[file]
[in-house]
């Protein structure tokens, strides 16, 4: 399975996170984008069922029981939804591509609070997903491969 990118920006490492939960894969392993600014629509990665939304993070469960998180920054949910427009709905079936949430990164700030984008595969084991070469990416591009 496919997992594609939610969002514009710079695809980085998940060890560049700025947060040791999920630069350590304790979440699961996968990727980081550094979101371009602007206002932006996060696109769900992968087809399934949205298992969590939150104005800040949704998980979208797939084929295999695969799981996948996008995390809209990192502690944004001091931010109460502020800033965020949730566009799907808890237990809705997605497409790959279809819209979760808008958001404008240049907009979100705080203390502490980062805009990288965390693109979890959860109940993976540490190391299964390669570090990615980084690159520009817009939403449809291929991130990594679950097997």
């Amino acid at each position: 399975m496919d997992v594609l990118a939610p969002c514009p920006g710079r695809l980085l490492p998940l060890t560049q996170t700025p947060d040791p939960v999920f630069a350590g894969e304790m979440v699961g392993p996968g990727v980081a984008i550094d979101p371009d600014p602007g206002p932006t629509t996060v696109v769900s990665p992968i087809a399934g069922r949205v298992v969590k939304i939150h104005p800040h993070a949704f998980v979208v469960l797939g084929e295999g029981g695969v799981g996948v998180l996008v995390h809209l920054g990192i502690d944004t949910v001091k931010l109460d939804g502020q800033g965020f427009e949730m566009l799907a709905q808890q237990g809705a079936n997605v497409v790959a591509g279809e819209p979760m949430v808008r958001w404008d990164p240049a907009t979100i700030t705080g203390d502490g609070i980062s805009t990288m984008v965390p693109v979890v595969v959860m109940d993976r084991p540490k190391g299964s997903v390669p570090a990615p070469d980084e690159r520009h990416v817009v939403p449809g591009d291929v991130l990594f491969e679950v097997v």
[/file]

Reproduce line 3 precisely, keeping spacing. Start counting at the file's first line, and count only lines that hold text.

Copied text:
């Amino acid at each position: 399975m496919d997992v594609l990118a939610p969002c514009p920006g710079r695809l980085l490492p998940l060890t560049q996170t700025p947060d040791p939960v999920f630069a350590g894969e304790m979440v699961g392993p996968g990727v980081a984008i550094d979101p371009d600014p602007g206002p932006t629509t996060v696109v769900s990665p992968i087809a399934g069922r949205v298992v969590k939304i939150h104005p800040h993070a949704f998980v979208v469960l797939g084929e295999g029981g695969v799981g996948v998180l996008v995390h809209l920054g990192i502690d944004t949910v001091k931010l109460d939804g502020q800033g965020f427009e949730m566009l799907a709905q808890q237990g809705a079936n997605v497409v790959a591509g279809e819209p979760m949430v808008r958001w404008d990164p240049a907009t979100i700030t705080g203390d502490g609070i980062s805009t990288m984008v965390p693109v979890v595969v959860m109940d993976r084991p540490k190391g299964s997903v390669p570090a990615p070469d980084e690159r520009h990416v817009v939403p449809g591009d291929v991130l990594f491969e679950v097997v």